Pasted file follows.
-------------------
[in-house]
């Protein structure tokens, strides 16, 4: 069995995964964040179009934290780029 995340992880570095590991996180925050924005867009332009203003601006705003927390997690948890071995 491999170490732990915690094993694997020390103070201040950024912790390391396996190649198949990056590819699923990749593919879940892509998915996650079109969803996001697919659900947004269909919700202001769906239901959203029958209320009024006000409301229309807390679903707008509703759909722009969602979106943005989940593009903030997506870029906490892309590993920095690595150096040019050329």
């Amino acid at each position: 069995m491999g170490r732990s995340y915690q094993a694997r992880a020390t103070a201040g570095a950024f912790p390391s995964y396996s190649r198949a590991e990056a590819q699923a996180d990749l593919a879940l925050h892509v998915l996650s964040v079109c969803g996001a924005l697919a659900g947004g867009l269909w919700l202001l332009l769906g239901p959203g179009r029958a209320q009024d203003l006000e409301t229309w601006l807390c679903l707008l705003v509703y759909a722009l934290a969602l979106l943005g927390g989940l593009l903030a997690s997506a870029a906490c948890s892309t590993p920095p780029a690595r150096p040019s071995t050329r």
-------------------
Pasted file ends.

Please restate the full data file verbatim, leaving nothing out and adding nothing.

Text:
[in-house]
């Protein structure tokens, strides 16, 4: 069995995964964040179009934290780029 995340992880570095590991996180925050924005867009332009203003601006705003927390997690948890071995 491999170490732990915690094993694997020390103070201040950024912790390391396996190649198949990056590819699923990749593919879940892509998915996650079109969803996001697919659900947004269909919700202001769906239901959203029958209320009024006000409301229309807390679903707008509703759909722009969602979106943005989940593009903030997506870029906490892309590993920095690595150096040019050329």
């Amino acid at each position: 069995m491999g170490r732990s995340y915690q094993a694997r992880a020390t103070a201040g570095a950024f912790p390391s995964y396996s190649r198949a590991e990056a590819q699923a996180d990749l593919a879940l925050h892509v998915l996650s964040v079109c969803g996001a924005l697919a659900g947004g867009l269909w919700l202001l332009l769906g239901p959203g179009r029958a209320q009024d203003l006000e409301t229309w601006l807390c679903l707008l705003v509703y759909a722009l934290a969602l979106l943005g927390g989940l593009l903030a997690s997506a870029a906490c948890s892309t590993p920095p780029a690595r150096p040019s071995t050329r």